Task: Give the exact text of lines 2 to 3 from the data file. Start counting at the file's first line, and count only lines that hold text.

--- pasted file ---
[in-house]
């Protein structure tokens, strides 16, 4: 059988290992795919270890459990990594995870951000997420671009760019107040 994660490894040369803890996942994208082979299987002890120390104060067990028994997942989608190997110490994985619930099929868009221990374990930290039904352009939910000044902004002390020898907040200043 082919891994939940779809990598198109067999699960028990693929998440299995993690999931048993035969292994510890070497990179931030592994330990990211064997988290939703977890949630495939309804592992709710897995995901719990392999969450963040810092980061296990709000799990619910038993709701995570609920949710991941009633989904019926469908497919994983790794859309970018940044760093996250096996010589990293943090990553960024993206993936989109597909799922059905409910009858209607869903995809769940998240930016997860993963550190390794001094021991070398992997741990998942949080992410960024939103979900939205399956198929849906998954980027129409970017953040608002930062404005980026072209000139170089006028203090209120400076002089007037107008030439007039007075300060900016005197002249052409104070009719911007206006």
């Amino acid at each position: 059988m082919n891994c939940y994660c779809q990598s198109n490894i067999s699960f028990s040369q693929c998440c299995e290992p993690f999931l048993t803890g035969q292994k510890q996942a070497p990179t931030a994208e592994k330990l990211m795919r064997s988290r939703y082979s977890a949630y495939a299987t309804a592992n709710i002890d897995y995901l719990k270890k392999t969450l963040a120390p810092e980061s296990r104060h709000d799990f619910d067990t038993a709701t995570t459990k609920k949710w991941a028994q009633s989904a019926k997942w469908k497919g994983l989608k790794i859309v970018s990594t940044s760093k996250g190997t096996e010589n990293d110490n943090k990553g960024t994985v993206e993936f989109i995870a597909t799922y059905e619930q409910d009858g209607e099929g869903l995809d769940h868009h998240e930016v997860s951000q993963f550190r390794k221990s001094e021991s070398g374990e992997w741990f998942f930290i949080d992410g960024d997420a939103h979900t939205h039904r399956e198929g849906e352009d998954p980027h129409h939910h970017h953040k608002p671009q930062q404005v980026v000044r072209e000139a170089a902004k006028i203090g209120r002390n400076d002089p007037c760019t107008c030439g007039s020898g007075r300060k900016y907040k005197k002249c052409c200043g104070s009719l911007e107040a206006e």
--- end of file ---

């Protein structure tokens, strides 16, 4: 059988290992795919270890459990990594995870951000997420671009760019107040 994660490894040369803890996942994208082979299987002890120390104060067990028994997942989608190997110490994985619930099929868009221990374990930290039904352009939910000044902004002390020898907040200043 082919891994939940779809990598198109067999699960028990693929998440299995993690999931048993035969292994510890070497990179931030592994330990990211064997988290939703977890949630495939309804592992709710897995995901719990392999969450963040810092980061296990709000799990619910038993709701995570609920949710991941009633989904019926469908497919994983790794859309970018940044760093996250096996010589990293943090990553960024993206993936989109597909799922059905409910009858209607869903995809769940998240930016997860993963550190390794001094021991070398992997741990998942949080992410960024939103979900939205399956198929849906998954980027129409970017953040608002930062404005980026072209000139170089006028203090209120400076002089007037107008030439007039007075300060900016005197002249052409104070009719911007206006």
């Amino acid at each position: 059988m082919n891994c939940y994660c779809q990598s198109n490894i067999s699960f028990s040369q693929c998440c299995e290992p993690f999931l048993t803890g035969q292994k510890q996942a070497p990179t931030a994208e592994k330990l990211m795919r064997s988290r939703y082979s977890a949630y495939a299987t309804a592992n709710i002890d897995y995901l719990k270890k392999t969450l963040a120390p810092e980061s296990r104060h709000d799990f619910d067990t038993a709701t995570t459990k609920k949710w991941a028994q009633s989904a019926k997942w469908k497919g994983l989608k790794i859309v970018s990594t940044s760093k996250g190997t096996e010589n990293d110490n943090k990553g960024t994985v993206e993936f989109i995870a597909t799922y059905e619930q409910d009858g209607e099929g869903l995809d769940h868009h998240e930016v997860s951000q993963f550190r390794k221990s001094e021991s070398g374990e992997w741990f998942f930290i949080d992410g960024d997420a939103h979900t939205h039904r399956e198929g849906e352009d998954p980027h129409h939910h970017h953040k608002p671009q930062q404005v980026v000044r072209e000139a170089a902004k006028i203090g209120r002390n400076d002089p007037c760019t107008c030439g007039s020898g007075r300060k900016y907040k005197k002249c052409c200043g104070s009719l911007e107040a206006e």